Once you’ve met these requirements and scheduled your surgery, your healthcare provider will guide you through a preoperative diet for several weeks. This phase aims to facilitate a slight weight loss before the procedure, enhancing its safety and optimizing your body for surgery.

During the procedure

The duodenal switch surgery can be performed either as a traditional open surgery or laparoscopically, with the latter being less invasive. Laparoscopic surgery involves using narrow tools through small “keyhole” incisions rather than opening the entire abdominal cavity. Surgeons and patients often prefer this minimally invasive approach when feasible, though some cases may require open surgery based on individual health needs. Occasionally, a procedure started laparoscopically may need to convert to open surgery.

The duodenal switch is a two-step procedure. Initially, it begins with a sleeve gastrectomy, where about 65% of the stomach is removed. While some individuals undergo sleeve gastrectomy alone, it serves as the initial step in a duodenal switch. The subsequent step involves intestinal bypass, which can occur either during the same surgery or as a separate procedure later, based on safety considerations for the patient.

There are two methods for performing the duodenal switch: the original (biliopancreatic diversion) and the modified (loop) duodenal switch. The primary difference lies in the intestinal bypass phase. Both methods start by dividing the small intestine near the duodenum and then connecting a lower segment to the top, bypassing the middle. This “switches” the duodenum with a lower portion of the small intestine.

In the original duodenal switch, approximately 80-90% of the small intestine is bypassed, significantly reducing nutrient absorption and promoting substantial weight loss, albeit with a higher risk of malnutrition. In contrast, the modified duodenal switch bypasses about 50-60% of the small intestine to mitigate this risk. Additionally, the original procedure involves two divisions and reconnections of the small intestine, while the modified version is simpler, involving only one.

These variations in approach allow surgeons to tailor the procedure based on individual patient needs and health considerations.

After the procedure

You will need frequent follow-up appointments with your doctor for the first one to two years, and periodic check-ups for the rest of your life. The most significant weight loss typically occurs during the initial two years, during which your doctor will closely monitor your progress and overall health. Lifelong regular blood tests will be necessary to check for nutritional deficiencies, and you will need to take daily nutritional supplements to prevent malnutrition.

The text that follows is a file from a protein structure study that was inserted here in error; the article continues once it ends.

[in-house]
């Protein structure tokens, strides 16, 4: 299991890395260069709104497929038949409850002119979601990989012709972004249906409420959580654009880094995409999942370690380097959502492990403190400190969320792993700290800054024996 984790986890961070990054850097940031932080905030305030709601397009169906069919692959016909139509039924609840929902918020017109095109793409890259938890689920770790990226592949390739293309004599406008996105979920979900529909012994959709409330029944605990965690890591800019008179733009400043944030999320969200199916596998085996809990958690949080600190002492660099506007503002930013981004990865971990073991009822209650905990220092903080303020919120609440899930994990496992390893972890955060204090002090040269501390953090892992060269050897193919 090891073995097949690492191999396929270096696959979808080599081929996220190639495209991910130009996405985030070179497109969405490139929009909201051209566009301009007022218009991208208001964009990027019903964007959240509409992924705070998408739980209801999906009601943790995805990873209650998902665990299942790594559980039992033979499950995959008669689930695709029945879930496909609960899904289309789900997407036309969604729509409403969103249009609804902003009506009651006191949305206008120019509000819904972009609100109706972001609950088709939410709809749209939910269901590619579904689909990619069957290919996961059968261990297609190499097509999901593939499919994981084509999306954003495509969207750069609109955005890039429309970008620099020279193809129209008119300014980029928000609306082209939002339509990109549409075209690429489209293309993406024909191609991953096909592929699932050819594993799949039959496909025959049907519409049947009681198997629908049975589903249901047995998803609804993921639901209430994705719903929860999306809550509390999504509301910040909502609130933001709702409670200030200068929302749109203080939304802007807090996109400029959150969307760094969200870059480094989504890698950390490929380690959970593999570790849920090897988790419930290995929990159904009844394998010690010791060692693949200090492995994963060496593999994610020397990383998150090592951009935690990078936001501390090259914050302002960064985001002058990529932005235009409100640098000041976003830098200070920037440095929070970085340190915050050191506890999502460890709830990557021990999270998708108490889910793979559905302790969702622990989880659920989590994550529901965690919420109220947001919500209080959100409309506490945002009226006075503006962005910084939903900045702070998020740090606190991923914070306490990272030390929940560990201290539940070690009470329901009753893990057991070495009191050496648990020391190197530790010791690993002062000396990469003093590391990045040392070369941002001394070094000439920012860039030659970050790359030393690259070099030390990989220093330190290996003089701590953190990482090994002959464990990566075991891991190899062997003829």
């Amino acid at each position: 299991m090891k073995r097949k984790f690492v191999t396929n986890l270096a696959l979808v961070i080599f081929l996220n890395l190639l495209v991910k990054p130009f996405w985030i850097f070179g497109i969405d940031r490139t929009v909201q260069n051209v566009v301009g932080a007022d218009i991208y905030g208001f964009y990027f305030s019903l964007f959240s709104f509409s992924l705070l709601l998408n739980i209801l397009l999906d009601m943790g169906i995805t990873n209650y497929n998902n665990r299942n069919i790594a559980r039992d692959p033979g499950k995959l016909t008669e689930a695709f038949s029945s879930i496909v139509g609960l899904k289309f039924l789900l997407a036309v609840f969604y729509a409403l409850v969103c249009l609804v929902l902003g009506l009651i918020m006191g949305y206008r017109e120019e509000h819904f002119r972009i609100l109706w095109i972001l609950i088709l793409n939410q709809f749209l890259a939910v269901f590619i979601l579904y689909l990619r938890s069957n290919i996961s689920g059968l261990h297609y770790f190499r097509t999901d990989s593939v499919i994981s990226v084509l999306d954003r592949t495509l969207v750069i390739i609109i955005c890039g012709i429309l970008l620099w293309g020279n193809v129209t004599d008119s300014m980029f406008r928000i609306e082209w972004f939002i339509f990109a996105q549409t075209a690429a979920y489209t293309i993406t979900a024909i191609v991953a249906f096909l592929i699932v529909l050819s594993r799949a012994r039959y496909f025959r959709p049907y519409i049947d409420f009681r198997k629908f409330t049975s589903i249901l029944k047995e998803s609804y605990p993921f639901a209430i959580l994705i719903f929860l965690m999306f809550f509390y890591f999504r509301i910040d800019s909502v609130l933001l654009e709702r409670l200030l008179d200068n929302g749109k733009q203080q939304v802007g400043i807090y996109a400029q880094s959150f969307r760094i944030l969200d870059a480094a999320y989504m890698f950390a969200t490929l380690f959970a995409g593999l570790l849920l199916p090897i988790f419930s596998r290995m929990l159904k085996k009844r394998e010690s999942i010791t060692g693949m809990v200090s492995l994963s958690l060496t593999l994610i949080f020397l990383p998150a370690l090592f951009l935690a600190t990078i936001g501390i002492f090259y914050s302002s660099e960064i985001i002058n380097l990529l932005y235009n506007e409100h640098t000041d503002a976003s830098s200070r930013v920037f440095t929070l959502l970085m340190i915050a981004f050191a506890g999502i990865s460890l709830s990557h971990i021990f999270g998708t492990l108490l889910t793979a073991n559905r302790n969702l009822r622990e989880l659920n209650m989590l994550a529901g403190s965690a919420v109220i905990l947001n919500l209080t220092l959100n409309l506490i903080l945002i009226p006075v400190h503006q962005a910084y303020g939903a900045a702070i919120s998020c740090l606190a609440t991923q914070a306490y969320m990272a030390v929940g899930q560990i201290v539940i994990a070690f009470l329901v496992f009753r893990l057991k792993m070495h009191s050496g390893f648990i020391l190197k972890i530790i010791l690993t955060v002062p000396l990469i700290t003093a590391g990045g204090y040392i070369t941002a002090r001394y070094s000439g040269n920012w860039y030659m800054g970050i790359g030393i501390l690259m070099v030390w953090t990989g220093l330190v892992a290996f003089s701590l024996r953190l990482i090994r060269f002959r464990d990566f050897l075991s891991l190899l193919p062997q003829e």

It is likely that before you feel prepared to return to work, you will need to recover for a few days in the hospital and then a few weeks at home. Your body will undergo significant changes during your recuperation, including a quick loss of weight. Some transient symptoms that you might have during this time include hormonal changes, nausea, fatigue, hair loss, mood swings, feeling cold, or body pain.

Throughout your recuperation, you’ll also need to adhere to stringent dietary restrictions on both what and how you eat. This will allow your digestive system to recover and acclimate to the new circumstances. Each step of returning to a regular diet may take one to two weeks to complete, and they include clear liquids, full liquids, pureed, and soft diet.

Although each person’s weight loss journey is unique, there are some common patterns. The first three months following surgery are when weight loss is most rapid. You could anticipate to shed roughly thirty percent of your extra weight over this period. After that, weight loss somewhat slows down for the following three months. You might have dropped between 50% and 75% of your extra weight by the one-year milestone. After surgery, weight loss usually peaks between 12 and 18 months later. It could account for 75% to 85% of your extra weight.